Over half (53 per cent) of Mac folk rely on Mac OS X Mail to deal with spam, the latest Macworld Online poll reveals.

Asked "How do you cope with spam?" A third (36 per cent) of 763 total voters said they delete spam as it comes in, while 11 per cent use an anti-spam filter.

Spam continues to be the curse of email, with top analyst firm Gartner revealing that unsolicited email accounts for up to 50 per cent of the average business mailbox.

Many readers now rely on Mac OS X Mail, which in Panther offers a better mail-filtering engine. Apple also includes a Junk Mail Privacy function to prevent spammers from knowing you received their junk mail.

One reader said: "I get loads of spam every day, but OS X Mail filters-out most of it automatically, so it's not much of a problem – just a minor annoyance."

Although readers praise the Mac OS X junk-mail filter some feel there's room for improvement: "It is pretty damn good but it doesn't stop the stuff downloading and clogging up my hard-drive."

Another reader observed: "I've found the OS X spam filter can be over-zealous if anything. It picks things up as spam which aren't."

This is a common experience: "I find Mail treats as suspicious emails where there are multiple recipients," said another.

Hotmail users are also cursed by spam: "I get a lot of spam in Hotmail," one reader said.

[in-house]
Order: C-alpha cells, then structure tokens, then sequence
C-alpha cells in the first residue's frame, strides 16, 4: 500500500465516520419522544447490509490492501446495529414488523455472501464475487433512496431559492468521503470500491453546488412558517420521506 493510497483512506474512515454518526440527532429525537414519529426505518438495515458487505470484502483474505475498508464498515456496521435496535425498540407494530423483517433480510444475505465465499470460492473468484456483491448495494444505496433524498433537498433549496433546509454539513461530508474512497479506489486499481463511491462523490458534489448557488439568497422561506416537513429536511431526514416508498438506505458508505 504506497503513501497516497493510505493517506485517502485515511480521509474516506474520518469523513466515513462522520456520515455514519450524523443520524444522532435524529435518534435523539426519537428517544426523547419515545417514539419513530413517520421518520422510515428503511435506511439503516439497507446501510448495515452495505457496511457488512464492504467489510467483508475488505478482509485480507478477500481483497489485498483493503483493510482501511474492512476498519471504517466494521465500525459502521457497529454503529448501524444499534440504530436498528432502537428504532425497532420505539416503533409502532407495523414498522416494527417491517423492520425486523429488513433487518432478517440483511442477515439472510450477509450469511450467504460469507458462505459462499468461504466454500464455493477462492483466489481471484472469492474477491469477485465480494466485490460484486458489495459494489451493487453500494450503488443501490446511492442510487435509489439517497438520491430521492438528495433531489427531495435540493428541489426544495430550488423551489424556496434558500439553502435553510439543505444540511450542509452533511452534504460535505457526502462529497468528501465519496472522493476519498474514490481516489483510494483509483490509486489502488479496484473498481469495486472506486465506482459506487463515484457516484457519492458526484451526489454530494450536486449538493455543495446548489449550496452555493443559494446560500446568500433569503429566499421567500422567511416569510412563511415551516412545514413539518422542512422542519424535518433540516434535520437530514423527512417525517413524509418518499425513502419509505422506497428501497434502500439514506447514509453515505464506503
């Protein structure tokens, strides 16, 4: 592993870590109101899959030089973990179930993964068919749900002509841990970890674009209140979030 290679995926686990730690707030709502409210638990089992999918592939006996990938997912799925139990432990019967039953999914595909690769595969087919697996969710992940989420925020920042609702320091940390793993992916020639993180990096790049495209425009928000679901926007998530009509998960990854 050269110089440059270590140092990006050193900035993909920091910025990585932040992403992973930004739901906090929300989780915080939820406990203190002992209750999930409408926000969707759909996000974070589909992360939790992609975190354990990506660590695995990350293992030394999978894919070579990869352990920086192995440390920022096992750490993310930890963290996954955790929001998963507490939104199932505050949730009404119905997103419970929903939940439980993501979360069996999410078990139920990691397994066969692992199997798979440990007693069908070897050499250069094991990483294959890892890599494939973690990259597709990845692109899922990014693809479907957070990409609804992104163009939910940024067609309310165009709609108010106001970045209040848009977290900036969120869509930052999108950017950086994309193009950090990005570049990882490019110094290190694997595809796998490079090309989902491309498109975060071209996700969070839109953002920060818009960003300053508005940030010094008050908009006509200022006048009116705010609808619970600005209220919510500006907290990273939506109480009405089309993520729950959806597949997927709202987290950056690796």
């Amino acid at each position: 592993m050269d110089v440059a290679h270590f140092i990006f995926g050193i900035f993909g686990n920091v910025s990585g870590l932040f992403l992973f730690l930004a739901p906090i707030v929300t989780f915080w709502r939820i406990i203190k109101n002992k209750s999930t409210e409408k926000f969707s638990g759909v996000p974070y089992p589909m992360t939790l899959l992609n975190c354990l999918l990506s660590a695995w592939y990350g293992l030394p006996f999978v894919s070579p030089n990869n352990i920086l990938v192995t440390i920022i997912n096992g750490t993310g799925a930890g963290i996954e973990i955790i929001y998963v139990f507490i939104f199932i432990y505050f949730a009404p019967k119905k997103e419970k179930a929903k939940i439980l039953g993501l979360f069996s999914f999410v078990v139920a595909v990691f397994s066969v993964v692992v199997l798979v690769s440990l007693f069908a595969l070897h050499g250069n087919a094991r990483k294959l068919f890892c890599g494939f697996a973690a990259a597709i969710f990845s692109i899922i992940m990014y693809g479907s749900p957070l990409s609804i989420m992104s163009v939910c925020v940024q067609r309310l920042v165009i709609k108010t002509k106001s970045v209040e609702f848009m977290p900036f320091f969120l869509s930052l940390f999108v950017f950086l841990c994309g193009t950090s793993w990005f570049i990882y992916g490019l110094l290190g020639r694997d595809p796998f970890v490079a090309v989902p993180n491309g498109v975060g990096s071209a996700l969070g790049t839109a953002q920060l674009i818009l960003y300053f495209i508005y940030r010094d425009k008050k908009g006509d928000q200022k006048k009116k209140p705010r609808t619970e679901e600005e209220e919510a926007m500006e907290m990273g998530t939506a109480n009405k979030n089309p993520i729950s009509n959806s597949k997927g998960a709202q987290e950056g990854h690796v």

Another receives spam in his Yahoo account, but concedes: "Although Yahoo! may not be perfect, it does at least manage to filter most of it away.

One reader praised .Mac: "I find I get very little spam, and none seems to come through to my .mac account," he said.

Hints and Tips On the Macworld Forums one reader advises: "I've found the best way is to have an account for signing up to forums and news lists, and one for your personal stuff."

He added: "I never publish my address on Web pages - or if I do I write it in a format that these spambots won't pick up."

Another reader suggests: "My tip is do not open or unsubscribe to a piece of junk mail – it gives the sender a signal that your account is live and you will deluged by the stuff."

Another reader agreed: "Once you publish your email address anywhere on the Web, or if you use a commonly encountered name that may easily be guessed at, you will get loads of spam. I've found that the best solution is to have several accounts with different ISPs.

An alternative way to deal with Spam was attempted by an enraged computer programmer in Silicon Valley recently. He is reported to have threatened to torture and kill employees of the company he believed had been sending him spam. He was arrested, and will soon go on trial.

One Macworld reader is waiting for someone to develop "a neat little piece of software that will deliver the spammers a massive electrical discharge by means of an inter-galactic cattle-prod". As yet no company has announced plans to develop such software.

Both the US and UK governments are proposing legislation against spammers. Critics say the legislation will do little to solve the problem of spam.